Specialized, challenging, and with the promise of a serious adrenaline rush, there’s little that can compare to the thrill of kayak surfing.
But this difficult branch of kayaking requires you to have the best gear and the proper kayak to get the job done.
In this article, we’ve compiled what we think are some of the best surf kayaks on the market today.
So whether you’re looking for a cheaper option or a boat that can stand up to the biggest waves, you’ll find the right kayak waiting for you below.
Best Surf Kayaks
Best Sit-On-Top Surf Kayak: Ocean Kayak Frenzy
A versatile kayak capable of much more than just surfing, the Frenzy from Ocean Kayak can be used as a fishing or recreational boat with the ability to ride the waves home.
A long central keel allows this 12-foot boat to track surprisingly well for its length and gives it an advantage when catching the waves over other recreational style boats.
It sits high enough above the water to keep at least some of the splashing waves off of you and the comfortable seat enables you to travel the shoreline in comfort.
- A little heavy for a single at 81 pounds
- Large open-air storage in the bow and stern
- Comfortable, adjustable seat
Best Budget Surf Kayak: Riot Kayaks Magnum 72
If cost-effectiveness and speed are top priorities, look no further than the Magnum 72.
Specifically designed for surfing, the Magnum 72 is longer than a lot of its competitors at just under eight-feet.
This gives the Magnum 72 adrenaline-pumping speed coming down the crest of a wave and a rip-roaring journey back to the beach.
The cockpit is wide to minimize restriction while paddling and I love the floating backrest that provides premier comfort.
Add in the adjustable foot braces and comfortable thigh braces and you have a high-performing, well-designed surfing kayak.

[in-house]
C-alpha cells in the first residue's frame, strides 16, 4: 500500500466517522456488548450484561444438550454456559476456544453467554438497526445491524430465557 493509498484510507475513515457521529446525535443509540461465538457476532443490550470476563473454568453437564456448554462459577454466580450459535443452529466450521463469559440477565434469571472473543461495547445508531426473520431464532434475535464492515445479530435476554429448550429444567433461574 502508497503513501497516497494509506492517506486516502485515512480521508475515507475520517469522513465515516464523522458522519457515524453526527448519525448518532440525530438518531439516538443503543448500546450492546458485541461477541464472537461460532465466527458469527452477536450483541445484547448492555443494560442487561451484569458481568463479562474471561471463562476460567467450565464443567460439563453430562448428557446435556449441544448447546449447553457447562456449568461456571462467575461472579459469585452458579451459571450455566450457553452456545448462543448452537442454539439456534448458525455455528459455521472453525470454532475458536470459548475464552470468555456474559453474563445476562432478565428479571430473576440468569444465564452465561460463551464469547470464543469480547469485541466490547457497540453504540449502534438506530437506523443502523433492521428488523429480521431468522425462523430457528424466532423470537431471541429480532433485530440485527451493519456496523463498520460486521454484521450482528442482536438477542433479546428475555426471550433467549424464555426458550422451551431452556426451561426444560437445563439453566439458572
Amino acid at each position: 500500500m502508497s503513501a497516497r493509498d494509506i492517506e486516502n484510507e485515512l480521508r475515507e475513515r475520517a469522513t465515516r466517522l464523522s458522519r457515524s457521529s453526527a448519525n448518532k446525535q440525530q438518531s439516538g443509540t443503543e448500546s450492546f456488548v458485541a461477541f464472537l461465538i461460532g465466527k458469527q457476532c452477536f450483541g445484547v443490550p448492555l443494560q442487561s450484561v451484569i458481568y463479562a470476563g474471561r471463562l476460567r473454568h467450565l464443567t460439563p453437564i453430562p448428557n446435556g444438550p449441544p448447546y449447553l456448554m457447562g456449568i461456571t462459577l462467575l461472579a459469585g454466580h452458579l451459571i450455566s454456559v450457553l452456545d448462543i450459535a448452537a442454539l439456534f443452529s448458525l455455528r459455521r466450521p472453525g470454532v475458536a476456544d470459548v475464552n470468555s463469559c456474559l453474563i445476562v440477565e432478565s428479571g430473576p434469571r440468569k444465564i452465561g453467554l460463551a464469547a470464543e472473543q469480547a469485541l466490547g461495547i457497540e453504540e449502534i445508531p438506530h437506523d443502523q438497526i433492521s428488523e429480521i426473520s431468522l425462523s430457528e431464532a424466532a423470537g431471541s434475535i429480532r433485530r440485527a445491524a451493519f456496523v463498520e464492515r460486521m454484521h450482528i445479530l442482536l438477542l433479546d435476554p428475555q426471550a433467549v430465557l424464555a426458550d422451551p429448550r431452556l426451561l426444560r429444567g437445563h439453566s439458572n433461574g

- Long, narrow hull for quick acceleration
- “Suregrip” thigh braces enhance turning ability
- Comes with grab loops and a security bar
Best Inflatable Surf Kayak: Sevylor Bali 1-Man
It’ll be tough to coax the performance you need for challenging surf conditions out of an inflatable, but the Sevylor Bali 1-Man has a lot of the features you’ll need to make that happen.
Most importantly is the removable skeg while the short keel gives you the necessary maneuverability to negotiate this turbid environment.
It’s not self-bailing, so you’ll have to be careful with swamping the boat, but for smaller waves and less intense environments, it handles itself well for an inflatable.
- 250-pound load capacity
- Weighs just 20 pounds
- Skeg allows for better tracking and performance in rough conditions
Best Plastic Surf Kayak: Riot Kayaks Astro 54
More sporting than the Magnum 72, the Astro 54 is more about pulling tricks than racing down the waves.
The hull’s beveled edges give you unmatched control of your kayak with fantastic maneuverability and the responsiveness needed to take on the most challenging waves.